In the years since Sarah Palin’s sound bites and the “Obama girl” cemented 2008 as America’s first “YouTube election,” the world’s most popular video site has proven even more spellbinding — and powerful — than political campaigns ever imagined.
In January, a political ad — actually, three — ranked among YouTube's 10most-watched ads for the first time in history, delivering millions more views to campaigns than to the best commercials corporate America had to offer.
And in the early caucus and primary states of Iowa, New Hampshire, South Carolina and Nevada, the streaming giant's open pool of reserved ad time did something it had never done: It sold out, a sign that candidates yearned so deeply to reach voters’ cell phones that they wanted to snatch up every YouTube second money could buy.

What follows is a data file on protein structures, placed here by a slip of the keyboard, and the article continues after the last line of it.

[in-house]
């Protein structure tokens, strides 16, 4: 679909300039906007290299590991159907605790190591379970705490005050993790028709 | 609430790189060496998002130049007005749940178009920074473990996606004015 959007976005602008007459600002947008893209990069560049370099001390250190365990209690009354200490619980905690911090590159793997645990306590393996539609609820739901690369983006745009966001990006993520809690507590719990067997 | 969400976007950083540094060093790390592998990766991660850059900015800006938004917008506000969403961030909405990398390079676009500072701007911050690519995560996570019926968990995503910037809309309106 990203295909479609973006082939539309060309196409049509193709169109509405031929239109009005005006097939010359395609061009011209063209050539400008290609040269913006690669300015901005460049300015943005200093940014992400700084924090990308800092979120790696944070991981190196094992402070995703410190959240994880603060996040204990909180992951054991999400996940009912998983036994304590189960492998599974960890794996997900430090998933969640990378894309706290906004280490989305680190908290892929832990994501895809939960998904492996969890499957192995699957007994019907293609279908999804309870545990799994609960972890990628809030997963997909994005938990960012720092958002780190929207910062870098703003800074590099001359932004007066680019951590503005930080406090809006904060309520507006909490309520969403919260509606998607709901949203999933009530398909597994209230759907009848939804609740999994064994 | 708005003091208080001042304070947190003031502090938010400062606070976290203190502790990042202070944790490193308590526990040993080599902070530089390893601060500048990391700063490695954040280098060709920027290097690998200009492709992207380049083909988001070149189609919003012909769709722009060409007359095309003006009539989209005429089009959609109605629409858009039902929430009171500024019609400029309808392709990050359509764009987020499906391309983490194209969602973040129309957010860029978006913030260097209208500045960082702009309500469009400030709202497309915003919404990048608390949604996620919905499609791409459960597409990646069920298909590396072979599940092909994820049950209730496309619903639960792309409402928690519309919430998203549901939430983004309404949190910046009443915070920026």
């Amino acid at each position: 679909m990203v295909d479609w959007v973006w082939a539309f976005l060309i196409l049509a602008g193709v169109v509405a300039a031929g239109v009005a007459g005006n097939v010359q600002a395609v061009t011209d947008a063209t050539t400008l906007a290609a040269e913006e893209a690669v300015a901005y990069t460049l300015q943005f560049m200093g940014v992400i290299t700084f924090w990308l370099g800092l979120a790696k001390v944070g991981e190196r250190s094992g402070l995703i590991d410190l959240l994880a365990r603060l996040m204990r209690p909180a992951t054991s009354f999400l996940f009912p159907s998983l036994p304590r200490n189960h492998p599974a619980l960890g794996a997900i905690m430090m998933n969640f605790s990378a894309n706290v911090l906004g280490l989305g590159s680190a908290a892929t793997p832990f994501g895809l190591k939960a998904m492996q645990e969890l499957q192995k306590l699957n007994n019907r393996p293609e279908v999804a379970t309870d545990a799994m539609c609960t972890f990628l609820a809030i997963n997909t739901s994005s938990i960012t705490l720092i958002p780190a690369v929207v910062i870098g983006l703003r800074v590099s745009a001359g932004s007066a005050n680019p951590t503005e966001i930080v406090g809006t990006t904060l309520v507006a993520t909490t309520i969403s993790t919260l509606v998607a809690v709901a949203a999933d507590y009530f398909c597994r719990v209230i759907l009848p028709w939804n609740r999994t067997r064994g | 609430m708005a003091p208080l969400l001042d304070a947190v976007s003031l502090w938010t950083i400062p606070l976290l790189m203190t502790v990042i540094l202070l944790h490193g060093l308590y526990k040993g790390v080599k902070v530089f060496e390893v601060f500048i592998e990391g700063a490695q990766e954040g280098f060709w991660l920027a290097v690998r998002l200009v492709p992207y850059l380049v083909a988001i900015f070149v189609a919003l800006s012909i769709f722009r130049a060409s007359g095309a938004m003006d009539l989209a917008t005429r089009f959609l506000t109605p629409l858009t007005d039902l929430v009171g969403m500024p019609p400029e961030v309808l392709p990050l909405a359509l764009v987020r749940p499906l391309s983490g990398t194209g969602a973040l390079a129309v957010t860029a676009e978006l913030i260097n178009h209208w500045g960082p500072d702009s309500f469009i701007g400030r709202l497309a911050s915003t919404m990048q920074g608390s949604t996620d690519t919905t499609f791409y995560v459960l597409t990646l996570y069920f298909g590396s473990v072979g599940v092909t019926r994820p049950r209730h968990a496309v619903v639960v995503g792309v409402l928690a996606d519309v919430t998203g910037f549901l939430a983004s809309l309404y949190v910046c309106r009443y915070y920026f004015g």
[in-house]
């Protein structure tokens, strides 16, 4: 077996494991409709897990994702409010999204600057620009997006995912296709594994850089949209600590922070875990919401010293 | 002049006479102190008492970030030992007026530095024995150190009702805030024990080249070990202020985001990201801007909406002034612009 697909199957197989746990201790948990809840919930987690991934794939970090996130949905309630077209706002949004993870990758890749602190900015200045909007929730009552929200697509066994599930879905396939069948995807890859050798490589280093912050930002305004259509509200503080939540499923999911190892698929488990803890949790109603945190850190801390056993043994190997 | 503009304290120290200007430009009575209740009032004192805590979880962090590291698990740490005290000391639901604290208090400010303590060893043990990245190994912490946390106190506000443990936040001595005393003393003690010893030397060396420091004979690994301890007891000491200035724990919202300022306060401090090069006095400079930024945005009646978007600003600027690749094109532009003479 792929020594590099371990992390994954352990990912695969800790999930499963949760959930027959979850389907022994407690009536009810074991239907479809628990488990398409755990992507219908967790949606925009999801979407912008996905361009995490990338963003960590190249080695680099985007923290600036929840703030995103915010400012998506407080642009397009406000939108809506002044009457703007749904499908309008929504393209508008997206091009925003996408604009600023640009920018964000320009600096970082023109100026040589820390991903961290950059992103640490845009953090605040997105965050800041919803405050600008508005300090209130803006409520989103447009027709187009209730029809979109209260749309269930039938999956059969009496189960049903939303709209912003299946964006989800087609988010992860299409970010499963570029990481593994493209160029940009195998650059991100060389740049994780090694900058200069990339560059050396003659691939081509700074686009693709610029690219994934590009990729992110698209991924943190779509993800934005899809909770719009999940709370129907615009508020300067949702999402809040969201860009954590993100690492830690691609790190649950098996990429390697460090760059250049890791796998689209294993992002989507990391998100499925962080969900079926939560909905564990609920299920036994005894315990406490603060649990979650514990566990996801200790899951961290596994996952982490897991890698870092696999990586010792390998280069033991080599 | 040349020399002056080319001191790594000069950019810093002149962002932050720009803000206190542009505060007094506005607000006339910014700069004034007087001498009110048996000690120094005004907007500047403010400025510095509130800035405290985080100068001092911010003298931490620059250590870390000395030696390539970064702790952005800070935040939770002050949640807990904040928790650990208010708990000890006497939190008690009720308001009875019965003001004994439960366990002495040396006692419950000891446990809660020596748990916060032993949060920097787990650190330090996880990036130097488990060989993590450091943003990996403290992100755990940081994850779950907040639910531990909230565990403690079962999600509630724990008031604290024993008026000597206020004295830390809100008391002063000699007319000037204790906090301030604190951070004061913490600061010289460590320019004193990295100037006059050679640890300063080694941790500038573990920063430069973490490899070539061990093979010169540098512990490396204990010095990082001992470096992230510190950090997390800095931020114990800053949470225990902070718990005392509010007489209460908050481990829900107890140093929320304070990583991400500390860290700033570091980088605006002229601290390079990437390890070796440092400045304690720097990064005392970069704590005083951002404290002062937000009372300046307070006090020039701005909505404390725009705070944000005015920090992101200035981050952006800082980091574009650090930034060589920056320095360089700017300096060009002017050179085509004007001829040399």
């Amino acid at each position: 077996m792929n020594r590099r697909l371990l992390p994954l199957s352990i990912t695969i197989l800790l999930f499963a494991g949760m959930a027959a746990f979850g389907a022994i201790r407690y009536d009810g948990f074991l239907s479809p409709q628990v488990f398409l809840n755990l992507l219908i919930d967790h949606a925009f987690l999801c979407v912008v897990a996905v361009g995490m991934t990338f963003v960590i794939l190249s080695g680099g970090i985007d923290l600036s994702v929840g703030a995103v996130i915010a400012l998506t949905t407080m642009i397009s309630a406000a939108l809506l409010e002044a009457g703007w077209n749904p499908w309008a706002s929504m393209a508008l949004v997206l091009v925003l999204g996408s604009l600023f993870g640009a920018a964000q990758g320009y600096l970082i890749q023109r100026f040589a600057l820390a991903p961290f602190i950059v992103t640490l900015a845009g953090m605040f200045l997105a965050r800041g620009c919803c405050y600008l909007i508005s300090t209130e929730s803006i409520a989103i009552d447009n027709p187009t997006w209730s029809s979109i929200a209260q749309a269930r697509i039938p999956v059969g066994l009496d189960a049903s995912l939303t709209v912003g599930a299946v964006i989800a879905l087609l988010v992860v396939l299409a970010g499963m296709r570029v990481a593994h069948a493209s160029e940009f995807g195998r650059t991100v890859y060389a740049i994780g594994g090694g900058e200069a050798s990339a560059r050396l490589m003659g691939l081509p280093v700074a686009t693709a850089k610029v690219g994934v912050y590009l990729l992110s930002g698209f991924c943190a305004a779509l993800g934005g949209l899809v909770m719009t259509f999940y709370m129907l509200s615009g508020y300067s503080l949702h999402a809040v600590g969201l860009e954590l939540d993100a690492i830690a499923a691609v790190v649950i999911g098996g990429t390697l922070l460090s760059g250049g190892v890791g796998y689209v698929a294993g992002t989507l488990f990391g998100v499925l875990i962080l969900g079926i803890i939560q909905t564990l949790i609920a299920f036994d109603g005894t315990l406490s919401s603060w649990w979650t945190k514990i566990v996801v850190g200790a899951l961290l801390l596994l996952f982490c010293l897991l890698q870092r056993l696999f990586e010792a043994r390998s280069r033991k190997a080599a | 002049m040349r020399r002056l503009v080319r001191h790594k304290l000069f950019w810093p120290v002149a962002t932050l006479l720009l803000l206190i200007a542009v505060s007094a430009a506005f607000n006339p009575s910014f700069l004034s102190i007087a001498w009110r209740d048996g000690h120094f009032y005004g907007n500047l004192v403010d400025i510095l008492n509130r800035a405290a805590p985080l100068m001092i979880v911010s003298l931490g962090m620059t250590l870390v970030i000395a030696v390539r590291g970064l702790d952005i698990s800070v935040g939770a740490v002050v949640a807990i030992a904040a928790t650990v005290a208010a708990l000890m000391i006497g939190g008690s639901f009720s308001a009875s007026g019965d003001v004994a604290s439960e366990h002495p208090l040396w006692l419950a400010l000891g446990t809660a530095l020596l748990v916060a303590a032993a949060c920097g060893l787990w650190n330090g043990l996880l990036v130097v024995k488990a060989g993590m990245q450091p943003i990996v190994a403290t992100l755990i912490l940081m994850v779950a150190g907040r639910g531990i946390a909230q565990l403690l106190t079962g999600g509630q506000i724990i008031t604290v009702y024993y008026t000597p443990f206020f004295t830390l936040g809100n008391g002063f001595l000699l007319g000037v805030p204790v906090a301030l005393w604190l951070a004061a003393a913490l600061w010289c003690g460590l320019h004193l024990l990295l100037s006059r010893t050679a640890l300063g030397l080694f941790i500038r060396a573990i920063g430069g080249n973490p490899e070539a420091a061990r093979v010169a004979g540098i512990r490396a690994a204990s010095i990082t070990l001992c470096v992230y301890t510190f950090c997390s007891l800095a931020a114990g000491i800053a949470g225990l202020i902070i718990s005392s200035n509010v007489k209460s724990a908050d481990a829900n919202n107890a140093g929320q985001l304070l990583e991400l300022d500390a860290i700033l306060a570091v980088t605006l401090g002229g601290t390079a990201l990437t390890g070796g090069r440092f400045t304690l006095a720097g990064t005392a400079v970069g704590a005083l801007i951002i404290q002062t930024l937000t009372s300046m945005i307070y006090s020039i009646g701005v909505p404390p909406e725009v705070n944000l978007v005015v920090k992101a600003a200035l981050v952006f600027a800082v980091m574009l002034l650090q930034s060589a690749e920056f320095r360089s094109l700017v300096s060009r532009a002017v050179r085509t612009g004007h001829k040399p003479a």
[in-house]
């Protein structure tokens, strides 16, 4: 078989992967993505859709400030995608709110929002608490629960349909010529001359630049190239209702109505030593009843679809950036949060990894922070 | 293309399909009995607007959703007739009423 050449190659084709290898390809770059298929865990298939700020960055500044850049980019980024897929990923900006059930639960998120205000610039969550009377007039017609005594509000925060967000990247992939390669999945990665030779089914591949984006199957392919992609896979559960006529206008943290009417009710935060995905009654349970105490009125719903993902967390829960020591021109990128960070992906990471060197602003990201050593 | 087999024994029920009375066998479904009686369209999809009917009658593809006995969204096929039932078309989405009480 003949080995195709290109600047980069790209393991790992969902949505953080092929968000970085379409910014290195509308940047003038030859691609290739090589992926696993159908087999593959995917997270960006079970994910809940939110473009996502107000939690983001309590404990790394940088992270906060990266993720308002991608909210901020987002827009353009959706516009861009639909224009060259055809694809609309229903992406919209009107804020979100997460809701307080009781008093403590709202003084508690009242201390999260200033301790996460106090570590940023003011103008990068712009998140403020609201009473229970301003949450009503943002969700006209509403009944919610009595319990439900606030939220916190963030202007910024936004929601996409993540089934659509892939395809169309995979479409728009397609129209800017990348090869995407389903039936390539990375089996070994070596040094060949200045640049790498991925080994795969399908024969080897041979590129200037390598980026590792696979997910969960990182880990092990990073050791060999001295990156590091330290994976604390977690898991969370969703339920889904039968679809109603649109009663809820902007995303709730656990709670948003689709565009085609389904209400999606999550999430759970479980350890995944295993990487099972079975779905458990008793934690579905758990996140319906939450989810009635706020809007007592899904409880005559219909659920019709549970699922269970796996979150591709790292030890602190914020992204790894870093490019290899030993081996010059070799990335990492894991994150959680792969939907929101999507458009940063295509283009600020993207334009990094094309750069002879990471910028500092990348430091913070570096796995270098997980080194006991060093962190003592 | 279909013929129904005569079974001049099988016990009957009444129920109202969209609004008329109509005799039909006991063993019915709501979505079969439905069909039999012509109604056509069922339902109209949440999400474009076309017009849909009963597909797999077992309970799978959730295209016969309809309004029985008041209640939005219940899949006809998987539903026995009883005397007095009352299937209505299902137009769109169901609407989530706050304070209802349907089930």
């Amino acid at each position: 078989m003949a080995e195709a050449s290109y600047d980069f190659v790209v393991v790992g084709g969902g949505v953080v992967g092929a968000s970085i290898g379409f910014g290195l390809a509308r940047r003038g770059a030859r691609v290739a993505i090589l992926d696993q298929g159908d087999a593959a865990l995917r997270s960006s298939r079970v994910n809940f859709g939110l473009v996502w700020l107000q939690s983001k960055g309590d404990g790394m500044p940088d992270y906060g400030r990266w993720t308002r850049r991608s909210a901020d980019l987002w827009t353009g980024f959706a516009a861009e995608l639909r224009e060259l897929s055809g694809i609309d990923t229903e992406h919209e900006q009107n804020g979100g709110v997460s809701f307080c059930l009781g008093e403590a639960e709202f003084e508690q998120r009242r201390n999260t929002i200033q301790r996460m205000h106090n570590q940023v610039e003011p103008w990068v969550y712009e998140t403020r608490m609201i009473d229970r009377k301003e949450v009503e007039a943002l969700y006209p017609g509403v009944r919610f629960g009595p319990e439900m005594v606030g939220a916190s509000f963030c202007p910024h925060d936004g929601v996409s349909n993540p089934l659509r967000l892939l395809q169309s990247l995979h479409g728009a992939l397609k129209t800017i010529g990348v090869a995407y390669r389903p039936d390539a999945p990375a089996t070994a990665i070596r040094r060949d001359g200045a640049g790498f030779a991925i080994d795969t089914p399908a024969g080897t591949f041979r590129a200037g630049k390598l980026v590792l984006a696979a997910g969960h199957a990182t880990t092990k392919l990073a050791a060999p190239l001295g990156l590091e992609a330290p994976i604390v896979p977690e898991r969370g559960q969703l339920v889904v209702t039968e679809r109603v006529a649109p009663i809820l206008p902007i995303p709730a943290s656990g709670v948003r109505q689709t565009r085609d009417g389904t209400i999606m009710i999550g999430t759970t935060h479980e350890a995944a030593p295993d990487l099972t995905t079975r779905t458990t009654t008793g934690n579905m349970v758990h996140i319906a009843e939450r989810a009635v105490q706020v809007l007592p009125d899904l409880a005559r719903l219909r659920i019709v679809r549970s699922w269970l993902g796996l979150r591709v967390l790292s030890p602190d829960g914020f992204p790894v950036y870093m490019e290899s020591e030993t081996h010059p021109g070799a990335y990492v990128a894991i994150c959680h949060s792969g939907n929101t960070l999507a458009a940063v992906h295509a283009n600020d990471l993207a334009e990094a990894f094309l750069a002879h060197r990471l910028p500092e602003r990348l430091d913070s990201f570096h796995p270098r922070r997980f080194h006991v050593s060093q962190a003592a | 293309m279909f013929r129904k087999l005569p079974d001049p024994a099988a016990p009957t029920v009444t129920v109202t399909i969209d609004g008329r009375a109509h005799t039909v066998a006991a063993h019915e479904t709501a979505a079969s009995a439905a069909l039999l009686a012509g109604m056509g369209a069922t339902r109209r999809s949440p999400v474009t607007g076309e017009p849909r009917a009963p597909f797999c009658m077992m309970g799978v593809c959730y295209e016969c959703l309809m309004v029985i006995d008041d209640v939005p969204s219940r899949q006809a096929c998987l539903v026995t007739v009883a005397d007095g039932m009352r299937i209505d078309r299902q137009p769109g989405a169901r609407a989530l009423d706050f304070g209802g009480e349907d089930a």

Google’s video giant has become not just the Web's biggest petri dish for the funny, weird and astronomically popular. With its 1 billion viewers and cultural omnipresence, it now offers campaigns a breadth no hometown TV network can match.
"Anybody at this point who doesn’t get it’s a part of everyday life ... is myopic at best and malpracticed at worst," said Chris Wilson, founder of WPA Opinion Research and the director of research and analytics for the Ted Cruz campaign, whose border-jumping "Invasion" ad ranked among January's most-watched.